With SprintTimer I claim that the accuracy is almost as good as a high end professional fully automatic timing equipment. This article presents some measurement I made to test this claim. Since the the most accurate method to measure a race is to to start the clock with a sound and the finish with Photo Finish, I have focused on that set up, but also tested some other variations.
The set up
To be able to consistently measure an event that starts with a sound and moves past a finish line I had to build a special device. It consist of an Arduino micro-controller, a piezo module to generate sound, a photo gate and a record player. On the record player I placed a bar that passed in front of the SprintTimer camera each lap. The photo gate registered the pass and sent a pulse to the micro-controller. On the first pass it played a short beep that was used to start the clock in SprintTimer. Six laps (around 10 s) later the finish was recorded by SprintTimer and the time was registered by the photo gate and the microcontroller. The two times were compared and normalized to 10 s.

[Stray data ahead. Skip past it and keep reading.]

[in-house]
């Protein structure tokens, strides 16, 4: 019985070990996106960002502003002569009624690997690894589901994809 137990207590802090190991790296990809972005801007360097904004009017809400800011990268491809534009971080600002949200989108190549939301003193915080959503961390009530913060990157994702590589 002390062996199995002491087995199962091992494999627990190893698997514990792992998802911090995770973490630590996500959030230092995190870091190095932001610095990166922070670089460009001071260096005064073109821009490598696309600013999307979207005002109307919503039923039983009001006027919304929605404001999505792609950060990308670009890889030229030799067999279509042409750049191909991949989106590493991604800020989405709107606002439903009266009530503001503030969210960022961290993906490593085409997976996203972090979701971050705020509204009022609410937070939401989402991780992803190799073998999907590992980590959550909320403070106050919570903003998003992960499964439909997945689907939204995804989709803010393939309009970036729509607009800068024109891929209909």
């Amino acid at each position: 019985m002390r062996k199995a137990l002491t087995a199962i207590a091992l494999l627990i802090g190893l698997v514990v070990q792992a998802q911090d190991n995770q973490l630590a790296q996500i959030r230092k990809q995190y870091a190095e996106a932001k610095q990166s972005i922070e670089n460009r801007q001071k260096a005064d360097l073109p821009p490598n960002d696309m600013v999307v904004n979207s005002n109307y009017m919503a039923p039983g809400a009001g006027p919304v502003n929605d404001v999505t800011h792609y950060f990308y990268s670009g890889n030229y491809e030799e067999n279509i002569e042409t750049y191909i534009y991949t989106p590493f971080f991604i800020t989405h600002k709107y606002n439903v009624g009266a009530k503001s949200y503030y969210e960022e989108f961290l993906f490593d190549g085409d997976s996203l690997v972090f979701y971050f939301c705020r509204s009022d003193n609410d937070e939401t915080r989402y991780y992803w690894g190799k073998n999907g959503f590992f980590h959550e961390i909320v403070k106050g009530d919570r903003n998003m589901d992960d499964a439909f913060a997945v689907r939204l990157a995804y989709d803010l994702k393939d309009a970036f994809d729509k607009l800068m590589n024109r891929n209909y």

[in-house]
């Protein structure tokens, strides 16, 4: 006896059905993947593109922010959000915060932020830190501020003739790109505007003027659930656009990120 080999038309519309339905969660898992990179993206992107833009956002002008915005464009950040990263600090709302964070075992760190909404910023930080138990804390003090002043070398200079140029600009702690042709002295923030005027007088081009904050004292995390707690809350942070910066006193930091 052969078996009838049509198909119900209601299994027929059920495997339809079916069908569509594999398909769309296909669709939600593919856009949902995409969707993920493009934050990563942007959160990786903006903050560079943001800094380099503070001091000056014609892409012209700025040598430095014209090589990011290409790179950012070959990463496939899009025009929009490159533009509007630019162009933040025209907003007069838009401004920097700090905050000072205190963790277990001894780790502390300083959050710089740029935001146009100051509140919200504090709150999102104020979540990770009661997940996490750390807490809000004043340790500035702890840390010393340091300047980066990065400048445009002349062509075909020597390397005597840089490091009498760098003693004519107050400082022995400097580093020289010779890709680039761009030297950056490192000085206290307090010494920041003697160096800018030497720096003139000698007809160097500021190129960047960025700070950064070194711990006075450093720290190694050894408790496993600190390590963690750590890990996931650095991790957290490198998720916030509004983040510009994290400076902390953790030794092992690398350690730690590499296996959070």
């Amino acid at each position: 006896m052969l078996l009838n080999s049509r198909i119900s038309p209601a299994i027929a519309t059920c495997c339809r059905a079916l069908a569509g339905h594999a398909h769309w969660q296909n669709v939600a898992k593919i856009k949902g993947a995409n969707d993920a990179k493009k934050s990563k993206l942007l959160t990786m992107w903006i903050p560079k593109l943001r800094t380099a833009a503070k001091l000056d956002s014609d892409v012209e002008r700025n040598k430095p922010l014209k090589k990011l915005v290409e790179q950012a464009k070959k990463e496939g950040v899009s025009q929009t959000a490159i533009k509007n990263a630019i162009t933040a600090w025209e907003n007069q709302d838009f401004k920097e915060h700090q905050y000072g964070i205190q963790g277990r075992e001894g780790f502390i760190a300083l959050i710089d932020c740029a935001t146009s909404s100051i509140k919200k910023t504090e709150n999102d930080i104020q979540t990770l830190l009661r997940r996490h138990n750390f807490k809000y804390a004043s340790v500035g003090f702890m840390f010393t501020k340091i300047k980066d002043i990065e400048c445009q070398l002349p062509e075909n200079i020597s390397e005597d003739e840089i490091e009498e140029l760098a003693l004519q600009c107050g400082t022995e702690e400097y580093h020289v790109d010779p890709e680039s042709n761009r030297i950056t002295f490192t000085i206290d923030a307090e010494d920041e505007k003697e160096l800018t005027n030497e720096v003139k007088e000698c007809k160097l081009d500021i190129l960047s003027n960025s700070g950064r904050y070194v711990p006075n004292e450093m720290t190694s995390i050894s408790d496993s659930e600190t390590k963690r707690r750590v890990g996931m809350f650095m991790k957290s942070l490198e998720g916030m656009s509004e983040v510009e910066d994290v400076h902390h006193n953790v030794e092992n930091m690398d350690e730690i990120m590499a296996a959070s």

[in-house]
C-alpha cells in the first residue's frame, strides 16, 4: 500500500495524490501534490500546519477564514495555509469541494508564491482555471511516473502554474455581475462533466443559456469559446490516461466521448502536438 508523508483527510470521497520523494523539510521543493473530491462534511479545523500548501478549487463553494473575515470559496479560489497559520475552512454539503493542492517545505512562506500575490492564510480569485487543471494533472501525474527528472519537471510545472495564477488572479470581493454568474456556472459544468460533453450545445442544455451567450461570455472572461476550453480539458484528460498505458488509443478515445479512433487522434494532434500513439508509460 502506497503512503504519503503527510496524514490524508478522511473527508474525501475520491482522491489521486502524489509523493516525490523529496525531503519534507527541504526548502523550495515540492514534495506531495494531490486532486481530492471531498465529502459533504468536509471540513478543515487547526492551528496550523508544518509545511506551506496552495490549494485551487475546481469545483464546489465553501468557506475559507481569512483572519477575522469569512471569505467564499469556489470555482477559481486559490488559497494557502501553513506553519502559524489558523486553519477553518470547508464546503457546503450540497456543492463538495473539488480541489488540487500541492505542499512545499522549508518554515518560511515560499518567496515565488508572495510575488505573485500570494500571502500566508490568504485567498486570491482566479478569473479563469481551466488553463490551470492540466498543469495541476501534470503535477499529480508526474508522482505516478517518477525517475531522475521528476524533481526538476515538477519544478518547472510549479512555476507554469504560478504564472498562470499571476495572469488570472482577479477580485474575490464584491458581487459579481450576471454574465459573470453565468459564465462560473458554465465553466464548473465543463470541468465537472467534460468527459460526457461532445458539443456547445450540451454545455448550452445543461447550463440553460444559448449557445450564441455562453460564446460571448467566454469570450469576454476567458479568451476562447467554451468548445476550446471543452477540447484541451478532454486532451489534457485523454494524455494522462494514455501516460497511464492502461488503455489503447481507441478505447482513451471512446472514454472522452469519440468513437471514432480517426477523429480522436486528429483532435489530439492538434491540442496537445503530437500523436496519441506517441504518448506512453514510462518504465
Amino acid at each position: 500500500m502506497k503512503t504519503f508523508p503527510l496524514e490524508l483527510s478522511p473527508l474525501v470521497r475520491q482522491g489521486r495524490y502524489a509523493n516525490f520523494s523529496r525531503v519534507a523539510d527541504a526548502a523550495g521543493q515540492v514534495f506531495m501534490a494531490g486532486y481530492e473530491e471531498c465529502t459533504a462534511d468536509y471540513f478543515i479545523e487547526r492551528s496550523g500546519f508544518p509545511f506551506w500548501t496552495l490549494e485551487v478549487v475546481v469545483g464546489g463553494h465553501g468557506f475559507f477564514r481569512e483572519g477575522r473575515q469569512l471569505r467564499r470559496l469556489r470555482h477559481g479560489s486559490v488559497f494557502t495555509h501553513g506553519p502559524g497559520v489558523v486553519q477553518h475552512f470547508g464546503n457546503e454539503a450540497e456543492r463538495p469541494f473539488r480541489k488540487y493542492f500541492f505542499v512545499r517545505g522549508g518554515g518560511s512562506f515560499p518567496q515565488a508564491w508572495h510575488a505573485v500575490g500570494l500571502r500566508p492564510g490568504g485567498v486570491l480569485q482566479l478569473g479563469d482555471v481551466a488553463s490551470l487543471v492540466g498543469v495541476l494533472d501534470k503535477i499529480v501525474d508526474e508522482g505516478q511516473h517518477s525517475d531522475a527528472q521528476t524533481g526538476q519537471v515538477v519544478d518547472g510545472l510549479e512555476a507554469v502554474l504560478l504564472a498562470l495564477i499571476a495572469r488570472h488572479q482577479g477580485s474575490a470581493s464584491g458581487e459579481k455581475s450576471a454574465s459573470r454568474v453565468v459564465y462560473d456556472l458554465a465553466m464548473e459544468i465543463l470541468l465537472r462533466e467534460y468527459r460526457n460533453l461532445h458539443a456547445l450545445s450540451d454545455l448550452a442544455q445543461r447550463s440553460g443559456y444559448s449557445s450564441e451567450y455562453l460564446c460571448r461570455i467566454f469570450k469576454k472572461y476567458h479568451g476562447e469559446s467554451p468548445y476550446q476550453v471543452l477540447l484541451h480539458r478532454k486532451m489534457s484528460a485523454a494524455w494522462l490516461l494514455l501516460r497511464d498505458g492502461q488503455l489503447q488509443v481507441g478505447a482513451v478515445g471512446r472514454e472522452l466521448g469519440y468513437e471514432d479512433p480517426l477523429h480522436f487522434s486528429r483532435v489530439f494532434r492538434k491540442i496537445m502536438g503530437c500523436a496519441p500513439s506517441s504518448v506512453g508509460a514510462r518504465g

So when the test-device was run the beep from the piezo triggered the start in SprintTimer and the camera caught the passage of the bar. The Photo finish was scrolled to the point were the bar passed and the time was noted and compared to the microcontroller.
Five different devices were tested running 10 test each.
One can say that “the newer device, the better”. On modern iPhones/iPads with a 120 fps frame rate or more, the accuracy is well within +- 0.01 s. And in most cases it is within 0.02 s. In addition 10 tests were run with Start Sender on an iPad Air detecting the sound and sending the time to the iPhone 6. Another 10 tests were conducted with the Man/Mic setting on the iPhone 6.
The average latency in Start Sender was 6 ms when running the tests and you can see that the accuracy on a good network is close to that when recording the the sound directly. The Man/Mic shows a larger spread, but is still acceptable for many races and much better than a manual start.
Finally two series of test with manual start were run. Here the accuracy is not determined by the app, but by the reaction times of the user. Still I thought it could be interesting to test if there was any difference between starting press or release of the start button.
The times were on average off by 0.1 s, which is quite normal for manual timing. The spread (at least for me) was a bit smaller when releasing the button.